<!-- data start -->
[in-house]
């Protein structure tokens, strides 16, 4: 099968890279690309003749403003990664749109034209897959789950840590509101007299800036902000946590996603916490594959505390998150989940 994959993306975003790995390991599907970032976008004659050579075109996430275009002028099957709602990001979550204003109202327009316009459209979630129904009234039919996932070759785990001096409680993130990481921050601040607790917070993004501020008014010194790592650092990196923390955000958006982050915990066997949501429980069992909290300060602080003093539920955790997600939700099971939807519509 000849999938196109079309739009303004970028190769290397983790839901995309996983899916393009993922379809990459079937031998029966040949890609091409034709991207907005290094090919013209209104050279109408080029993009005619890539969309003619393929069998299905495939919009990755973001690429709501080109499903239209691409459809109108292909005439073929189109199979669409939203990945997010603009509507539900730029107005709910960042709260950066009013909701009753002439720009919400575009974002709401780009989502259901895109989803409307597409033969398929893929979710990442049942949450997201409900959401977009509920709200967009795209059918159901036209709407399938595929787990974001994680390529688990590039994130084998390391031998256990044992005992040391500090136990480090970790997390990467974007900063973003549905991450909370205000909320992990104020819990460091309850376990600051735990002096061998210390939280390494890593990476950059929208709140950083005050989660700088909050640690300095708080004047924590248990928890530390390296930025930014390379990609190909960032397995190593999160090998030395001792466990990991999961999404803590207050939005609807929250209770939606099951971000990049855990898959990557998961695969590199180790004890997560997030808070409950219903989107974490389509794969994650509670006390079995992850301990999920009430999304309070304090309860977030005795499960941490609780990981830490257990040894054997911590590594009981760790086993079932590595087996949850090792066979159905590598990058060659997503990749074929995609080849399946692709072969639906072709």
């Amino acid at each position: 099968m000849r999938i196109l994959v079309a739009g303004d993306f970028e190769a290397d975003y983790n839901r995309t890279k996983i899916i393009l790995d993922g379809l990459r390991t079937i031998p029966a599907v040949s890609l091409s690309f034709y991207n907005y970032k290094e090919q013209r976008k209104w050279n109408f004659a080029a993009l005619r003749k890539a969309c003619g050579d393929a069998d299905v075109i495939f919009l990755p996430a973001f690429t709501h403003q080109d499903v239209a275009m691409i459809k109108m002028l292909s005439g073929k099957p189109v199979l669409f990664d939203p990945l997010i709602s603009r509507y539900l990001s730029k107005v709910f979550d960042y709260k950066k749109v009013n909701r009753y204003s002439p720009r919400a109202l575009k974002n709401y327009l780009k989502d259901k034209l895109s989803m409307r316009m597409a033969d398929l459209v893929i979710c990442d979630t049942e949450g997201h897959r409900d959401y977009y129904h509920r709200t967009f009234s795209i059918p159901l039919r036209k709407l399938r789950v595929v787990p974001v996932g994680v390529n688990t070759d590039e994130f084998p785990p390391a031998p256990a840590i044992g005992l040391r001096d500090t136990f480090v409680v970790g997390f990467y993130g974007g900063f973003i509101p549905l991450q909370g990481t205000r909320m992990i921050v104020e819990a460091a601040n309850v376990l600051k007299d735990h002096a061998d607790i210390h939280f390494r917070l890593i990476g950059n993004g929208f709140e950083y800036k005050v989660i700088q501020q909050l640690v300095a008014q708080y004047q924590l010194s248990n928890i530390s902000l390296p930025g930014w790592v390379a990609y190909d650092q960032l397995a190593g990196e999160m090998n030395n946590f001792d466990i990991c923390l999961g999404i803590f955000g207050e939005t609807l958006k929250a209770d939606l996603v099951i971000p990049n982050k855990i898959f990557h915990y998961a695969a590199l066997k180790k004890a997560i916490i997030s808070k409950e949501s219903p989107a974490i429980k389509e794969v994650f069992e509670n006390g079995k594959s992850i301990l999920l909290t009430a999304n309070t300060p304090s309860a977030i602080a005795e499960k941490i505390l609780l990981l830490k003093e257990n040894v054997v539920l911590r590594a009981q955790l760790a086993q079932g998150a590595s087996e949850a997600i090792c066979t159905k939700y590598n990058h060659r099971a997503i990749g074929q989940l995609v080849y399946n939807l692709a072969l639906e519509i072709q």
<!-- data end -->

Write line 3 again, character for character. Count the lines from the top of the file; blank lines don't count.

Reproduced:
């Amino acid at each position: 099968m000849r999938i196109l994959v079309a739009g303004d993306f970028e190769a290397d975003y983790n839901r995309t890279k996983i899916i393009l790995d993922g379809l990459r390991t079937i031998p029966a599907v040949s890609l091409s690309f034709y991207n907005y970032k290094e090919q013209r976008k209104w050279n109408f004659a080029a993009l005619r003749k890539a969309c003619g050579d393929a069998d299905v075109i495939f919009l990755p996430a973001f690429t709501h403003q080109d499903v239209a275009m691409i459809k109108m002028l292909s005439g073929k099957p189109v199979l669409f990664d939203p990945l997010i709602s603009r509507y539900l990001s730029k107005v709910f979550d960042y709260k950066k749109v009013n909701r009753y204003s002439p720009r919400a109202l575009k974002n709401y327009l780009k989502d259901k034209l895109s989803m409307r316009m597409a033969d398929l459209v893929i979710c990442d979630t049942e949450g997201h897959r409900d959401y977009y129904h509920r709200t967009f009234s795209i059918p159901l039919r036209k709407l399938r789950v595929v787990p974001v996932g994680v390529n688990t070759d590039e994130f084998p785990p390391a031998p256990a840590i044992g005992l040391r001096d500090t136990f480090v409680v970790g997390f990467y993130g974007g900063f973003i509101p549905l991450q909370g990481t205000r909320m992990i921050v104020e819990a460091a601040n309850v376990l600051k007299d735990h002096a061998d607790i210390h939280f390494r917070l890593i990476g950059n993004g929208f709140e950083y800036k005050v989660i700088q501020q909050l640690v300095a008014q708080y004047q924590l010194s248990n928890i530390s902000l390296p930025g930014w790592v390379a990609y190909d650092q960032l397995a190593g990196e999160m090998n030395n946590f001792d466990i990991c923390l999961g999404i803590f955000g207050e939005t609807l958006k929250a209770d939606l996603v099951i971000p990049n982050k855990i898959f990557h915990y998961a695969a590199l066997k180790k004890a997560i916490i997030s808070k409950e949501s219903p989107a974490i429980k389509e794969v994650f069992e509670n006390g079995k594959s992850i301990l999920l909290t009430a999304n309070t300060p304090s309860a977030i602080a005795e499960k941490i505390l609780l990981l830490k003093e257990n040894v054997v539920l911590r590594a009981q955790l760790a086993q079932g998150a590595s087996e949850a997600i090792c066979t159905k939700y590598n990058h060659r099971a997503i990749g074929q989940l995609v080849y399946n939807l692709a072969l639906e519509i072709q």